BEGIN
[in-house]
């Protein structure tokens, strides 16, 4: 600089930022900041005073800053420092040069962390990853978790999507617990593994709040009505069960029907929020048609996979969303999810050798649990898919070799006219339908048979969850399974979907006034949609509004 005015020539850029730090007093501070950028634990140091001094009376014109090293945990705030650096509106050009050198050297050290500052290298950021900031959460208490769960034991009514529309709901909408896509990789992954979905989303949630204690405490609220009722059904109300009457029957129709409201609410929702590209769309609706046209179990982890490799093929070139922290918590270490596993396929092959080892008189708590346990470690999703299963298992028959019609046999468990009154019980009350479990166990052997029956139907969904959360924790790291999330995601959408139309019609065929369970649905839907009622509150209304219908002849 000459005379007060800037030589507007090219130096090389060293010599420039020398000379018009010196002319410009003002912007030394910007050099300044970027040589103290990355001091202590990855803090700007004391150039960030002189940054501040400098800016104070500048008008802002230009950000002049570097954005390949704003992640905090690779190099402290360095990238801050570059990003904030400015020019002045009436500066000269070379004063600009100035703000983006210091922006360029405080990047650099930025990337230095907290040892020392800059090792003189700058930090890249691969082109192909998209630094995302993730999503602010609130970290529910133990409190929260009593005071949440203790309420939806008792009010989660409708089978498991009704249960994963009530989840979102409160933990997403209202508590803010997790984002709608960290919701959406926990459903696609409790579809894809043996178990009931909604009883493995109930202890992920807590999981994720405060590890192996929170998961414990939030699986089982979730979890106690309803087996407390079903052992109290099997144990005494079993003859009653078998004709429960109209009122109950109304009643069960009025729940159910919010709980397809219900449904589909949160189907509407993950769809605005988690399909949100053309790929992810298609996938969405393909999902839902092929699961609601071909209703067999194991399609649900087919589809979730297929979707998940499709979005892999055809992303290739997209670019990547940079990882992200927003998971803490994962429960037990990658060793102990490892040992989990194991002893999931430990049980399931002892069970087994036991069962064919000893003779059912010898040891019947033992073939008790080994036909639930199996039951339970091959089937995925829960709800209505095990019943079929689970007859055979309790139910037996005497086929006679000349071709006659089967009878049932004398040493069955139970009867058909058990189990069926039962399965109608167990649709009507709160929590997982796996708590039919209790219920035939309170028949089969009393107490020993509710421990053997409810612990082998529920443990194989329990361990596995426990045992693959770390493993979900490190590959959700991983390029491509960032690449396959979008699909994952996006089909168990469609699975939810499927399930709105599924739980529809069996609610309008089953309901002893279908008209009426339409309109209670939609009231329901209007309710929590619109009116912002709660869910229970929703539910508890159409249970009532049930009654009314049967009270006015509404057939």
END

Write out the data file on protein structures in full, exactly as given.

[in-house]
């Protein structure tokens, strides 16, 4: 600089930022900041005073800053420092040069962390990853978790999507617990593994709040009505069960029907929020048609996979969303999810050798649990898919070799006219339908048979969850399974979907006034949609509004 005015020539850029730090007093501070950028634990140091001094009376014109090293945990705030650096509106050009050198050297050290500052290298950021900031959460208490769960034991009514529309709901909408896509990789992954979905989303949630204690405490609220009722059904109300009457029957129709409201609410929702590209769309609706046209179990982890490799093929070139922290918590270490596993396929092959080892008189708590346990470690999703299963298992028959019609046999468990009154019980009350479990166990052997029956139907969904959360924790790291999330995601959408139309019609065929369970649905839907009622509150209304219908002849 000459005379007060800037030589507007090219130096090389060293010599420039020398000379018009010196002319410009003002912007030394910007050099300044970027040589103290990355001091202590990855803090700007004391150039960030002189940054501040400098800016104070500048008008802002230009950000002049570097954005390949704003992640905090690779190099402290360095990238801050570059990003904030400015020019002045009436500066000269070379004063600009100035703000983006210091922006360029405080990047650099930025990337230095907290040892020392800059090792003189700058930090890249691969082109192909998209630094995302993730999503602010609130970290529910133990409190929260009593005071949440203790309420939806008792009010989660409708089978498991009704249960994963009530989840979102409160933990997403209202508590803010997790984002709608960290919701959406926990459903696609409790579809894809043996178990009931909604009883493995109930202890992920807590999981994720405060590890192996929170998961414990939030699986089982979730979890106690309803087996407390079903052992109290099997144990005494079993003859009653078998004709429960109209009122109950109304009643069960009025729940159910919010709980397809219900449904589909949160189907509407993950769809605005988690399909949100053309790929992810298609996938969405393909999902839902092929699961609601071909209703067999194991399609649900087919589809979730297929979707998940499709979005892999055809992303290739997209670019990547940079990882992200927003998971803490994962429960037990990658060793102990490892040992989990194991002893999931430990049980399931002892069970087994036991069962064919000893003779059912010898040891019947033992073939008790080994036909639930199996039951339970091959089937995925829960709800209505095990019943079929689970007859055979309790139910037996005497086929006679000349071709006659089967009878049932004398040493069955139970009867058909058990189990069926039962399965109608167990649709009507709160929590997982796996708590039919209790219920035939309170028949089969009393107490020993509710421990053997409810612990082998529920443990194989329990361990596995426990045992693959770390493993979900490190590959959700991983390029491509960032690449396959979008699909994952996006089909168990469609699975939810499927399930709105599924739980529809069996609610309008089953309901002893279908008209009426339409309109209670939609009231329901209007309710929590619109009116912002709660869910229970929703539910508890159409249970009532049930009654009314049967009270006015509404057939």